For 2021, the maximum total contributions you can make to all your IRA accounts is $6,000 if you’re under 50 and $7,000 if you’re age 50 or older. Roth IRAs also have specific contribution limits based on income. 

Who is it for? Anyone who wants to save for retirement. If you’re currently in a lower income tax bracket (for example, young professionals just starting out), a Roth IRA might be a better option because your tax rate will likely get higher as you earn more money throughout your career. 

Best for: 

  • Retirement savings
  • College tuition (with certain conditions)
  • House down payment (with certain conditions)

Not recommended for:

  • Emergency funds
  • Vacation funds 
  • Funds you need in the near future
  • Frequent transfers

Keep in mind: You may incur an early withdrawal penalty (barring certain exceptions) if you withdraw your funds before age 59 ½, so this account should be dedicated to retirement-specific savings.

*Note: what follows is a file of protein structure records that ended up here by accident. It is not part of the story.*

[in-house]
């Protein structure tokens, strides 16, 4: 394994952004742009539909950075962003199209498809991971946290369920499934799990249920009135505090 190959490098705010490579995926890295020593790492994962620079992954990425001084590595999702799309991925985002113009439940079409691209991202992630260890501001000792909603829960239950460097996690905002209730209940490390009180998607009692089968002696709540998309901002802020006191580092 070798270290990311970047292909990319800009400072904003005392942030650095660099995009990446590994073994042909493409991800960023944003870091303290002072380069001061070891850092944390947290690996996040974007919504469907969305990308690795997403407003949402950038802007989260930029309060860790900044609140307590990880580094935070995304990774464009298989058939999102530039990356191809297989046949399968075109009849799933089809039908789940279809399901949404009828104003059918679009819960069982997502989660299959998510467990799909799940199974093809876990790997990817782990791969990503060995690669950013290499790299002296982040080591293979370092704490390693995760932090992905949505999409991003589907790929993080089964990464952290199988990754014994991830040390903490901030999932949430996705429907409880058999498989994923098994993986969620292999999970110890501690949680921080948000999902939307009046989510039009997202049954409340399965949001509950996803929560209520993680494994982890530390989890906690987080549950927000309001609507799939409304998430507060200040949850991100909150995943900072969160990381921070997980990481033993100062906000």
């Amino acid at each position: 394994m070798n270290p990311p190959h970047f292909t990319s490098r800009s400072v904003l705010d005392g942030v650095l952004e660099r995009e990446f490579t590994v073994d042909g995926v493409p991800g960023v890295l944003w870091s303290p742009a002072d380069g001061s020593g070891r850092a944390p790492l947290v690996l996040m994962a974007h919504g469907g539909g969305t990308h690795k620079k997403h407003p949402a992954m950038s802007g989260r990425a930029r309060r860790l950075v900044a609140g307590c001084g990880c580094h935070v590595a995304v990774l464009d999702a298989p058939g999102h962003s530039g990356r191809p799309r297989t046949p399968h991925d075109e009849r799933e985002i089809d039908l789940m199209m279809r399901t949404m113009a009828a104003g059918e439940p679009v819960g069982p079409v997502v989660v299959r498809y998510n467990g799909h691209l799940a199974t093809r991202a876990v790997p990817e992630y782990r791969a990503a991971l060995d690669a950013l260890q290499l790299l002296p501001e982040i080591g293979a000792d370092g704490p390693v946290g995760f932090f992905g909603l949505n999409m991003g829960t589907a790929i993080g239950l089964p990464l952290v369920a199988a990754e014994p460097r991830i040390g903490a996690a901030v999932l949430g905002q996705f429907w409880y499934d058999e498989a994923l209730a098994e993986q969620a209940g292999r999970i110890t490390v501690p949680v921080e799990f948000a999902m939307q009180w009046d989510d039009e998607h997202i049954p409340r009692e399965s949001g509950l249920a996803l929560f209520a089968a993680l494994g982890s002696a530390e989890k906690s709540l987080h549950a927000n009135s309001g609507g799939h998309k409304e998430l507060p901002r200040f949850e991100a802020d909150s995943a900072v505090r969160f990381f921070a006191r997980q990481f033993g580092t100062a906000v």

Brokerage Accounts

A brokerage account is a cross between a traditional checking or savings account and a securities trading account. A brokerage account has all the functions of a bank account — such as deposits, withdrawals, and debit cards — and also lets you use the funds to buy investment securities like stocks, bonds, and mutual funds. If you plan to invest heavily in the securities market, a brokerage account can streamline the process. However, brokerage accounts don’t offer tax benefits like IRAs, and unlike savings accounts or CDs, returns on investments in the securities market aren’t guaranteed.

Who is it for? People who want streamlined access to the securities market directly through their bank account. 

Best for: 

  • Investing
  • Securities trading

Not recommended for:

  • Emergency funds
  • Additional banking services such as home loans, credit cards, or car loans
  • People who don’t have a lot of discretionary assets

Keep in mind: There’s always a chance that investment securities may lose value, so don’t use a brokerage account for emergency funds. Also, be aware of any commissions or fees that your brokerage account charges.